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An Age Old Question ????

nufft

Aspiring 135 pilot
Joined
Nov 25, 2001
Posts
27
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I'm sure you have all read this before, but I couldn't find it posted here. What I would like to know is what are the chances of a 37 year old getting an interview with any outfit (not necessarily an airline)? Then with all things being equal, what are the chances of getting hired on?

I have heard before that the airline industry, especially in the cargo feeder branch, is not so much driven by age. I have been led to believe that the various outfits are more interested in experience and skill. Is this too good to be true?

Again, with all things being equal, what are the chances of progressing on to a corporate or frac position in my early 40's? I don't mean in any way to say that these are ages at which people should be looking to head out to pasture, but I was just wondering how that works in aviation?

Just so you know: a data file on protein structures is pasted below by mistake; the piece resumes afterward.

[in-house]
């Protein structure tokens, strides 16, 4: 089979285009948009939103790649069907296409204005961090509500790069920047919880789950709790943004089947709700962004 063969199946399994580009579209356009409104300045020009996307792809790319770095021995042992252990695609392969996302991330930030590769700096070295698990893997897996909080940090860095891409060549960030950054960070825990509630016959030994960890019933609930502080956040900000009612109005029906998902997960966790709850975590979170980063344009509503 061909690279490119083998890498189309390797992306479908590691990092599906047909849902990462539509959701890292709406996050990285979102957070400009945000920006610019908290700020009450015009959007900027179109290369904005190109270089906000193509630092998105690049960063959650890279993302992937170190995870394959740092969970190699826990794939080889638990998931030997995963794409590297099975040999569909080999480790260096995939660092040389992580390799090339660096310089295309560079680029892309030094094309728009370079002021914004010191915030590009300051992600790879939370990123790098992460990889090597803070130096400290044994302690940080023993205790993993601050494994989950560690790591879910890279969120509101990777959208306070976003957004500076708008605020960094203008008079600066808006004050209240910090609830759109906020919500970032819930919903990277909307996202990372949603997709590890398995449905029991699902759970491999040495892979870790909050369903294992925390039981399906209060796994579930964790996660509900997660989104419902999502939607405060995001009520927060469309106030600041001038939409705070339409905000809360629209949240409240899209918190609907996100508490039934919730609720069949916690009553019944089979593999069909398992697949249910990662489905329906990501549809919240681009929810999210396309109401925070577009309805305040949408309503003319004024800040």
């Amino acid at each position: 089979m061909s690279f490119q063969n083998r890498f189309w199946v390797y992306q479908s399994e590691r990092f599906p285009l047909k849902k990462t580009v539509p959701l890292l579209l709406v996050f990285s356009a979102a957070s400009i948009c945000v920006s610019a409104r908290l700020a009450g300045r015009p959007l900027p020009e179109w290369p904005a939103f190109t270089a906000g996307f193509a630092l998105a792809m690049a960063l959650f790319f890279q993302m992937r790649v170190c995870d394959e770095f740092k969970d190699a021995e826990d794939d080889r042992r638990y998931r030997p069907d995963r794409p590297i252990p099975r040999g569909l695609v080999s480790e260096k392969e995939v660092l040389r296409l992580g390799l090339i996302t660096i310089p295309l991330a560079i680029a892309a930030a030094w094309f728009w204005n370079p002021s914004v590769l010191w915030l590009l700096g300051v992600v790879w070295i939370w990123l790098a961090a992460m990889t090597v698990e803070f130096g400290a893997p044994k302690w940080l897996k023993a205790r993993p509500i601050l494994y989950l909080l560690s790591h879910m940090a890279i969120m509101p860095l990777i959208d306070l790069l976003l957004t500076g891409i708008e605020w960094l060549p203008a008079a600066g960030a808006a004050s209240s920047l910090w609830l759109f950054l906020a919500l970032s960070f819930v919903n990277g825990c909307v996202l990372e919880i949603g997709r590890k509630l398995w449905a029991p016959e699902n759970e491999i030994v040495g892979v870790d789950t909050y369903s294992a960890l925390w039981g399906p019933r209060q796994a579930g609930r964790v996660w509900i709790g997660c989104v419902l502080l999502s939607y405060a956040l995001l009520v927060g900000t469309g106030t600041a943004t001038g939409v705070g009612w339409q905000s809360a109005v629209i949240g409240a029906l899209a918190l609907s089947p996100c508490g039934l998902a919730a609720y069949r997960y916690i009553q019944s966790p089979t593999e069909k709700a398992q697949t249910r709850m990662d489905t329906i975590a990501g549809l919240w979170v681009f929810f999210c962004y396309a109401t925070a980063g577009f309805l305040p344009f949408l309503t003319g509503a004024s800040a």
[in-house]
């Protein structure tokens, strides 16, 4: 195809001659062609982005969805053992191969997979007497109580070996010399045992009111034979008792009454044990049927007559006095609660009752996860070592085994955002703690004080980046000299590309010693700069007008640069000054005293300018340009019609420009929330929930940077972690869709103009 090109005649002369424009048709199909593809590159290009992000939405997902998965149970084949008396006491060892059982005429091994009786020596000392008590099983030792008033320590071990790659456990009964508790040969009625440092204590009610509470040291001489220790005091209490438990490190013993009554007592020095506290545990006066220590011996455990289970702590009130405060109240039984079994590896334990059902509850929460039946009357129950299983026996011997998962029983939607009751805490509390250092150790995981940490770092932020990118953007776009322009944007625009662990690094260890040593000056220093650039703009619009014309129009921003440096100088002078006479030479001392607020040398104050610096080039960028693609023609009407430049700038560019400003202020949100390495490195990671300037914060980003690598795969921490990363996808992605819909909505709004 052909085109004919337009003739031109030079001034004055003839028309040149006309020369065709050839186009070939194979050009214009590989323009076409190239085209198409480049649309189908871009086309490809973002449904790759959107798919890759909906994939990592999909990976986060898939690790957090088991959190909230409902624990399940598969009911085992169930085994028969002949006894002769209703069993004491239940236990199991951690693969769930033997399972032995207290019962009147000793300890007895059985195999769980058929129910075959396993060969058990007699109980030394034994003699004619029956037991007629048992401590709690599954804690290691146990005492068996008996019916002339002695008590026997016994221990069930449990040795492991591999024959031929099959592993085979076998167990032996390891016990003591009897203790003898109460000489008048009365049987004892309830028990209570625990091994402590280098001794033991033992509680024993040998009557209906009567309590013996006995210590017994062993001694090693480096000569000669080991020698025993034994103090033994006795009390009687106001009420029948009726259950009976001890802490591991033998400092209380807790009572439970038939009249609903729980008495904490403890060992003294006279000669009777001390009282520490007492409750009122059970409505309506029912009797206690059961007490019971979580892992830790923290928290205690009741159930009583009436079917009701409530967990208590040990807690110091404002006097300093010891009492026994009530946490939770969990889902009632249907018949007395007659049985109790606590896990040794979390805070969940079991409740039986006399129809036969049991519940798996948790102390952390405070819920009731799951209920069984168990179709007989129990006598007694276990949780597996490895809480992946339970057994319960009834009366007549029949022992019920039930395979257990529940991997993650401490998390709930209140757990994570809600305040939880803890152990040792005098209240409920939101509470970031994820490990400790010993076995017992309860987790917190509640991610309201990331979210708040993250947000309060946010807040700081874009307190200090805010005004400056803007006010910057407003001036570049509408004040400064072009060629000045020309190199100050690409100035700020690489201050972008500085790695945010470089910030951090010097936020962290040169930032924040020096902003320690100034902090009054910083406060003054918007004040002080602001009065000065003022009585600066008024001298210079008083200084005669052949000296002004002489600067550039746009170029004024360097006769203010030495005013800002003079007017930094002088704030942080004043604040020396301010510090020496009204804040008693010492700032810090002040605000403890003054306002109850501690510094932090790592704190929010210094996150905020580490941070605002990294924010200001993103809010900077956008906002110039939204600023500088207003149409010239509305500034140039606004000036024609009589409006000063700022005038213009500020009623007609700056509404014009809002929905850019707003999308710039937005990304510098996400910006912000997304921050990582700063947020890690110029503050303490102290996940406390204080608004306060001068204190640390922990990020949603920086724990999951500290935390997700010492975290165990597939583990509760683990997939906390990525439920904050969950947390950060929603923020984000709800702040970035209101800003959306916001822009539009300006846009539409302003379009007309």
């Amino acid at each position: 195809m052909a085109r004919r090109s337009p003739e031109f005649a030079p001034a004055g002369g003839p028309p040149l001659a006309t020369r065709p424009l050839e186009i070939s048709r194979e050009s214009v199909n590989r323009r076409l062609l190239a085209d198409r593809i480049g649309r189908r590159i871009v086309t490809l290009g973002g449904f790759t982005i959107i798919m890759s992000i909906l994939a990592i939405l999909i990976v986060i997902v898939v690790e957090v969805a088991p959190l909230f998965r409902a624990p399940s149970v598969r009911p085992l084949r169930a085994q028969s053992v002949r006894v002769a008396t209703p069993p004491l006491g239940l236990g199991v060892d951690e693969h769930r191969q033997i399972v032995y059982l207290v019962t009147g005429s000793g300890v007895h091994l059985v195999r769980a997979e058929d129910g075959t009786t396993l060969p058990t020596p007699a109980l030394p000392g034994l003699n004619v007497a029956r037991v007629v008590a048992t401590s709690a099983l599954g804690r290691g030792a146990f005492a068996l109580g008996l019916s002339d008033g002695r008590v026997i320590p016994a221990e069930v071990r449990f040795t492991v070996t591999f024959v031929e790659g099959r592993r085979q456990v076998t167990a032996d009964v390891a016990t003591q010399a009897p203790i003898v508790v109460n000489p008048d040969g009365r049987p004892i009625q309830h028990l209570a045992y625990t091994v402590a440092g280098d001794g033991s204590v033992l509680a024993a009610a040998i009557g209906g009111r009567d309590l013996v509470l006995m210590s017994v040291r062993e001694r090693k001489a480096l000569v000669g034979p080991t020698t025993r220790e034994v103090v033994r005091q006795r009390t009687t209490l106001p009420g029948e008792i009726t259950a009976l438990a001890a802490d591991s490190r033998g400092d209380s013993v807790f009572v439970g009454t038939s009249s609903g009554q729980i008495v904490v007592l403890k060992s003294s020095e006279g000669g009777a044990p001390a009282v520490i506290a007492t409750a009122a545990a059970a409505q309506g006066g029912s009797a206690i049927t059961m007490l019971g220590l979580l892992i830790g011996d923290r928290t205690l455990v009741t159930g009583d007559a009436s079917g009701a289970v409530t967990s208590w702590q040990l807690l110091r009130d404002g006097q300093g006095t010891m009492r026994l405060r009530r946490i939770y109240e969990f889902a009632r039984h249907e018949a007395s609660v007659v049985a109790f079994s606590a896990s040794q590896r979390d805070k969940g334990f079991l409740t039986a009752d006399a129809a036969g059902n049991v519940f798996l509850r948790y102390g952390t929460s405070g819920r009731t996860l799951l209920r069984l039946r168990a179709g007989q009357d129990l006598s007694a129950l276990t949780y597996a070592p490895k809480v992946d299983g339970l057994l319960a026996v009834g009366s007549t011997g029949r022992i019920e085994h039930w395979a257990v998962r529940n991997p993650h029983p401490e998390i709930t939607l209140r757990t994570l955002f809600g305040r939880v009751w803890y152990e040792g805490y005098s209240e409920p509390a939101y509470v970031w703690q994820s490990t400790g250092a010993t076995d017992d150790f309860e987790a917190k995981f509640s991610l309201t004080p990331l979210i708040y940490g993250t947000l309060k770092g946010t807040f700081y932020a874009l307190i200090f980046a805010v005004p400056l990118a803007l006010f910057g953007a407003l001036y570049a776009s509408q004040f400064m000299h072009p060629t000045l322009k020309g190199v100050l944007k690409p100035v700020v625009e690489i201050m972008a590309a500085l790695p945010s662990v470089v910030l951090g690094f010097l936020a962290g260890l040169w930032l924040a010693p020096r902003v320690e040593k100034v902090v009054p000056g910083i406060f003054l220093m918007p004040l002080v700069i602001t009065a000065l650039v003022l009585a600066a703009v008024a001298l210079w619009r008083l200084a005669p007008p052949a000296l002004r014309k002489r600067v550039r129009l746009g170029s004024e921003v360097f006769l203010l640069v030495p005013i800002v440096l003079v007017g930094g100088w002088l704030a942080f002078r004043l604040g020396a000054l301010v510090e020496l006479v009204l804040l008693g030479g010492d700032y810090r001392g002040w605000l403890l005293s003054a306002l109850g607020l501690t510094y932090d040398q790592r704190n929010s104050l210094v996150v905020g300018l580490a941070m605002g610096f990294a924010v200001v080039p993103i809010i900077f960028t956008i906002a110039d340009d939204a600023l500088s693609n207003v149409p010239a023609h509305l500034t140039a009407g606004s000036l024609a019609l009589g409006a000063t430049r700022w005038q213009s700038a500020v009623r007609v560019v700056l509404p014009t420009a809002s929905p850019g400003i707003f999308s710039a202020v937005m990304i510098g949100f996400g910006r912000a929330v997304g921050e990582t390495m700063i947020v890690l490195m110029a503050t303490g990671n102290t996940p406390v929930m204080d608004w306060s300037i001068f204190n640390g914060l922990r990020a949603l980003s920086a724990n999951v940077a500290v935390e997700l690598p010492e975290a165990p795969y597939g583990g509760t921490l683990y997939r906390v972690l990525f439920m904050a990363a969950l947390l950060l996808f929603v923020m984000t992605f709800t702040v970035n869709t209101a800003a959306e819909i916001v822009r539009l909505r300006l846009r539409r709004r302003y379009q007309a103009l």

Any and all constructive comments are welcome.

Thanx Much,
Nufft.
 

alimaui

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bobbysamd

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Age discrimination

Along with the the thread that Ali set up for you, let me comment further on the age question. I do so because the thread was started by someone who is a little younger than you, so a somewhat different response is in order.

I was 36, which is about your age, when I decided to change careers to professional aviation. I had been flying for five years and had earned all of my single-engine ratings. I started hearing about an impending pilot shortage and wondered if I might have a chance. I discussed this with credible people in aviation. They thought I was still young enough, so I decided to go for it. This was in late 1987, when there was a wave of hiring, with many low-timers being hired.

I finished all my multi ratings, and with something like 900 hours and less than 50 of multi I first tried the commuters. Also tried freight. I was frustrated, but I knew that published mins for most commuters were 1500 total and 500 multi. Some, like Mesa and SkyWest, asked for 1000 total and 100 multi, so I didn't feel I was that far away.